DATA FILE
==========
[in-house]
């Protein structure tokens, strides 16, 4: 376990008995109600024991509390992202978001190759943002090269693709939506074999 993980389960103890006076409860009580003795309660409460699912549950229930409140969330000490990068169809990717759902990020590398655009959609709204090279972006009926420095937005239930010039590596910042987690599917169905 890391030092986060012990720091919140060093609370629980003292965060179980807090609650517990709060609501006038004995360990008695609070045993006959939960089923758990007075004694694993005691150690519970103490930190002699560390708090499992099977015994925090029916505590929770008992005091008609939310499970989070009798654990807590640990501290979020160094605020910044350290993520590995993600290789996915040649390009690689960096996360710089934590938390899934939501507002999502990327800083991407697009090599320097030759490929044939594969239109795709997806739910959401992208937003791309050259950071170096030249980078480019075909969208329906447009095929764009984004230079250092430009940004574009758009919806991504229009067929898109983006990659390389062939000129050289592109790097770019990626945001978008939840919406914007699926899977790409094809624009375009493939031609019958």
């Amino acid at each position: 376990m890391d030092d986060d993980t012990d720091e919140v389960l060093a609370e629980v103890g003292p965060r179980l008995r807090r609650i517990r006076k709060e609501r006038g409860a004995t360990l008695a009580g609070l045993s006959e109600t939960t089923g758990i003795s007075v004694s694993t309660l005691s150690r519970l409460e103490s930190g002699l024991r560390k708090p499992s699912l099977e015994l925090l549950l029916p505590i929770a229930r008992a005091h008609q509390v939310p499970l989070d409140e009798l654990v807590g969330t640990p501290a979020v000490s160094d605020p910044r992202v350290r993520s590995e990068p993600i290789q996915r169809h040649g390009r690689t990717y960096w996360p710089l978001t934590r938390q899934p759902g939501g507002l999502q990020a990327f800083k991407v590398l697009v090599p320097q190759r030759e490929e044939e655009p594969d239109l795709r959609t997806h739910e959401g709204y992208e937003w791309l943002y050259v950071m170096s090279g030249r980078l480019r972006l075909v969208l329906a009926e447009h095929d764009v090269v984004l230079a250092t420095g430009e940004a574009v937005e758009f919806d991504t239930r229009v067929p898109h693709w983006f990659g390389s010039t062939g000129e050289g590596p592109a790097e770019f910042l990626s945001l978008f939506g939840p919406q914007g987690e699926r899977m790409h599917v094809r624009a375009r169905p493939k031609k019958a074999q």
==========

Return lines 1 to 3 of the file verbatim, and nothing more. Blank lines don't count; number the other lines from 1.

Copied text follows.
[in-house]
């Protein structure tokens, strides 16, 4: 376990008995109600024991509390992202978001190759943002090269693709939506074999 993980389960103890006076409860009580003795309660409460699912549950229930409140969330000490990068169809990717759902990020590398655009959609709204090279972006009926420095937005239930010039590596910042987690599917169905 890391030092986060012990720091919140060093609370629980003292965060179980807090609650517990709060609501006038004995360990008695609070045993006959939960089923758990007075004694694993005691150690519970103490930190002699560390708090499992099977015994925090029916505590929770008992005091008609939310499970989070009798654990807590640990501290979020160094605020910044350290993520590995993600290789996915040649390009690689960096996360710089934590938390899934939501507002999502990327800083991407697009090599320097030759490929044939594969239109795709997806739910959401992208937003791309050259950071170096030249980078480019075909969208329906447009095929764009984004230079250092430009940004574009758009919806991504229009067929898109983006990659390389062939000129050289592109790097770019990626945001978008939840919406914007699926899977790409094809624009375009493939031609019958």
């Amino acid at each position: 376990m890391d030092d986060d993980t012990d720091e919140v389960l060093a609370e629980v103890g003292p965060r179980l008995r807090r609650i517990r006076k709060e609501r006038g409860a004995t360990l008695a009580g609070l045993s006959e109600t939960t089923g758990i003795s007075v004694s694993t309660l005691s150690r519970l409460e103490s930190g002699l024991r560390k708090p499992s699912l099977e015994l925090l549950l029916p505590i929770a229930r008992a005091h008609q509390v939310p499970l989070d409140e009798l654990v807590g969330t640990p501290a979020v000490s160094d605020p910044r992202v350290r993520s590995e990068p993600i290789q996915r169809h040649g390009r690689t990717y960096w996360p710089l978001t934590r938390q899934p759902g939501g507002l999502q990020a990327f800083k991407v590398l697009v090599p320097q190759r030759e490929e044939e655009p594969d239109l795709r959609t997806h739910e959401g709204y992208e937003w791309l943002y050259v950071m170096s090279g030249r980078l480019r972006l075909v969208l329906a009926e447009h095929d764009v090269v984004l230079a250092t420095g430009e940004a574009v937005e758009f919806d991504t239930r229009v067929p898109h693709w983006f990659g390389s010039t062939g000129e050289g590596p592109a790097e770019f910042l990626s945001l978008f939506g939840p919406q914007g987690e699926r899977m790409h599917v094809r624009a375009r169905p493939k031609k019958a074999q």